What should you be buying for your children these winter holidays? The Unity Books Bestsellers have you covered.

The Unity children’s bestseller chart for the month of May

What’s the best way to get adults reading? Get them reading when they’re children – and there’s no better place to start than the Unity Children’s Bestseller Chart.

These lists of the bestselling children’s books at Unity Wellington and Little Unity in Auckland cover the sales period May 10 – June 6 2019.

AUCKLAND

1 Encyclopedia of Grannies by Éric Veillé (Picture book, Gecko Press, $30)

According to my information, this is only for ages 0-100! Sorry, 101 year old! You get out of here! Go read Miss Marple, you 20th century loon.

2 Animalphabet by Julia Donaldson (Picture book, Two Hoots, $28)

A fun guessing game in a picture book! Who can slither better than a rabbit, indeed.

3 Maui & Other Legends: 8 Classic Tales of Aotearoa by Peter Gossage (Picture book, Penguin, $40)

Other legends: Rachel Hunter, Colin Mathura-Jeffries, literally every person in a sports bar who has been called a legend after two beers.

4 The Little Prince by Antoine de Saint-Exupéry (Illustrated fiction, Collectors Library, $17)

Your child is never too young to be introduced to the pleasant, calming joys of Watercolours (also the name of Chelsea Jade’s music act before her rebrand).

5 101 Collective Nouns by Jennifer Cossins (Illustrated non-fiction, Lothian Press, $20)

I could genuinely use a copy of this, as someone who refers to every group of person, animal or item as ‘my dudes’.

6 Animals of Aotearoa by Gillian Candler & Ned Barraud (Illustrated non-fiction, Potton & Burton, $35)

Gonna have to update this one in a few years with everything that’s gone extinct, huh? Wow! Dark.

7 Lion in the Meadow by Margaret Mahy (Picture book, Hachette, $30)

You’re not supposed to be in there, titular lion of this 50 year old classic! Go back to where you belong – the terrifying remake of beloved Hamlet adaptation The Lion King.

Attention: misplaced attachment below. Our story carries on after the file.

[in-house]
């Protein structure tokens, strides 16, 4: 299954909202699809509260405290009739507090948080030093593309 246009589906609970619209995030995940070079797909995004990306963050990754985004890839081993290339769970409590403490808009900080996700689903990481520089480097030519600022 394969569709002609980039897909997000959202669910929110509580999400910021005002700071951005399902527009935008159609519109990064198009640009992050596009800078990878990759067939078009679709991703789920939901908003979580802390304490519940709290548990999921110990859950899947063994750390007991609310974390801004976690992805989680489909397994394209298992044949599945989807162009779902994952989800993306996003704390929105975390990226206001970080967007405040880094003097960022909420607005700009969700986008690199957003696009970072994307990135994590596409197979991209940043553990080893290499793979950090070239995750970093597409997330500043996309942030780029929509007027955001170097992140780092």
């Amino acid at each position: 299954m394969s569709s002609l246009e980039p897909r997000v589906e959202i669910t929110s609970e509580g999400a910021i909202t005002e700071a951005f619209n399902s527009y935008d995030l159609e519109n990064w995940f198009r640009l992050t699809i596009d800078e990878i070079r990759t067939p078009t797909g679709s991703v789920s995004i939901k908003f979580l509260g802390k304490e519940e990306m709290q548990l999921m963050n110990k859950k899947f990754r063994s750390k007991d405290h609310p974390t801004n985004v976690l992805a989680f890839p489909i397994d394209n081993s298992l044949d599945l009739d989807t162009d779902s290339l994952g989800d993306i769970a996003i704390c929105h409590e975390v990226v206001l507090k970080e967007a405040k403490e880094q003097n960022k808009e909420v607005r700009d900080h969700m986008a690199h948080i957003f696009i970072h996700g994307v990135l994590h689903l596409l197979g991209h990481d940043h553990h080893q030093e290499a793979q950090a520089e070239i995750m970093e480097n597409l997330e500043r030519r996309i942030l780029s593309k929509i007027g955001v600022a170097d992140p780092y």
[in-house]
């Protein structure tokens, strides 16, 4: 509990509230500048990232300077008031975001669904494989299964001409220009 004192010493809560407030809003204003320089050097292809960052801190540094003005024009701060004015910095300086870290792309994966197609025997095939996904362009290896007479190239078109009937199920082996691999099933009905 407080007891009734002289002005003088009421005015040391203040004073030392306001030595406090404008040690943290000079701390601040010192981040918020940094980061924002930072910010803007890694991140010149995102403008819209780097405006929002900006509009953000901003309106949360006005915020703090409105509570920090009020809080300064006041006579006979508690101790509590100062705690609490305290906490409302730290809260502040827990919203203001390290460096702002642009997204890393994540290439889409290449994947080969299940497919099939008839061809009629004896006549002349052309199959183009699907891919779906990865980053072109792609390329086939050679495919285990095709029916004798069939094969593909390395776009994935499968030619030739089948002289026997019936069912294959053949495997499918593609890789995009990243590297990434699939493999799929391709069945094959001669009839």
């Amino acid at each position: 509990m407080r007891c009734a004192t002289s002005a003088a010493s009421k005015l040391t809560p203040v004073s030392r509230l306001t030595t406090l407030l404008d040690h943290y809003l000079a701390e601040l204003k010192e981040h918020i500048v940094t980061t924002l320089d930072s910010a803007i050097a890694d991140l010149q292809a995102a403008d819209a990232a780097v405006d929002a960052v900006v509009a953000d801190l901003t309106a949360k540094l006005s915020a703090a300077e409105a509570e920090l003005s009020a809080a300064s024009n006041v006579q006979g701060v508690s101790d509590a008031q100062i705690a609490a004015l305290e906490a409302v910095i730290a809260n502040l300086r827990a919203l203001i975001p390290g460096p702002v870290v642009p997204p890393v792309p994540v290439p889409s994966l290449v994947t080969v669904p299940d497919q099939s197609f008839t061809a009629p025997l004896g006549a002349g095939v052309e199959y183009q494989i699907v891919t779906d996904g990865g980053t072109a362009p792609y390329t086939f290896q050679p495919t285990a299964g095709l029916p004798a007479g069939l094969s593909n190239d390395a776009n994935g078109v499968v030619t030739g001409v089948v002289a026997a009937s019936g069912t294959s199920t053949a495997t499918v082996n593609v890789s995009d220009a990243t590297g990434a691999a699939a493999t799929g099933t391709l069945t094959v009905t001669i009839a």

8 The Noisy Book by Soledad Bravi (Board book, Gecko Press, $25)

A welcome alternative to all those quiet books I keep hearing complaints about.

9 Pop-Up Things that Go! By Ingela P. Arrehenius (Pop-up book, Walker Books, $17)

I am pleasantly surprised to see that no screen can dull or dim the pleasure of something that pops up into your face when you open it.

10 The Cat from Muzzle by Sally Sutton (Picture book, Penguin, $20)

“Over mountains and across rivers, this delightful true story traces a high-country cat’s epic, five-week journey home to New Zealand’s most remote station.” I’m already crying! I don’t want anything bad to happen to this cat.

WELLINGTON

1 Mapmaker’s Race by Eirlys Hunter (Gecko Press, $25)

Four children go on a wild race, organised by a mapmaker, which has got to be a dying job.

2 Cat From Muzzle by Sally Sutton (Picture book, Puffin, $20) Picture Book

If I don’t read this, it means that nothing bad happens to the cat.

3 Encyclopedia of Grannies by Eric Veille (Picture book, Gecko Press, $30)

Once more, if you’re over 100 then you cannot read this book. Get out of here, oldie.

4 Northern Lights #1 His Dark Materials 20th Anniversary Edition by Philip Pullman (Teen/YA novel, Scholastic, $20) 12yrs upwards (Teen/YA)

Get your kid this book just in time for them to be disappointed by the BBC series, just like I was disappointed by the Nicole Kidman-wasting 2007 feature film.

5 Wonky Donkey by Craig Smith (Picture book, Scholastic, $19)

One of the rare children books that is based on a song. The song is also called ‘Wonky Donkey’, it’s not based on like, ‘Green Light’ or anything. Imagine that, though!

6 Inside the Villains by Clotilde Perrin (Picture book, Gecko Press, $35)

This picture book sounds genuinely really cool – you, your child, or your inner child can look inside scary villains from fiction and fairytales and find out what makes them tick. You’re never too young/old to learn about empathy, I say.

7 Hazel & the Snails by Nan Blanchard (Massey University Press, $22)

“Six-year-old Hazel tends her colony of shoebox snails while observing, with varying degrees of understanding, her father’s illness and final decline.” No, you’re crying. Shut up.

8 Encyclopedia of Animals edited by Tim Harris (Reference picture book, Francis Lincoln, $23)

See above re: animals and extinction.

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9 Hidden Oracle #1 Trials of Apollo by Rick Riordan (Puffin, $21)

My guess is that this sequel to the Heroes of Olympus fictionalizes some of the more palatable trials of Apollo, and not the nymph harassing trials of Apollo.

10 Bullseye Bella by James T Guthrie (Scholastic, $18)

“Twelve-year-old Bella Kerr is a darts prodigy. And when she finds out that her little brothers special schooling is at risk because of lack of money, Bella secretly enters a darts competition at the local pub.” If the film rights for this haven’t already been sold, then our film producers are not doing their job. This story is so wholesome it’s made of Vogels.


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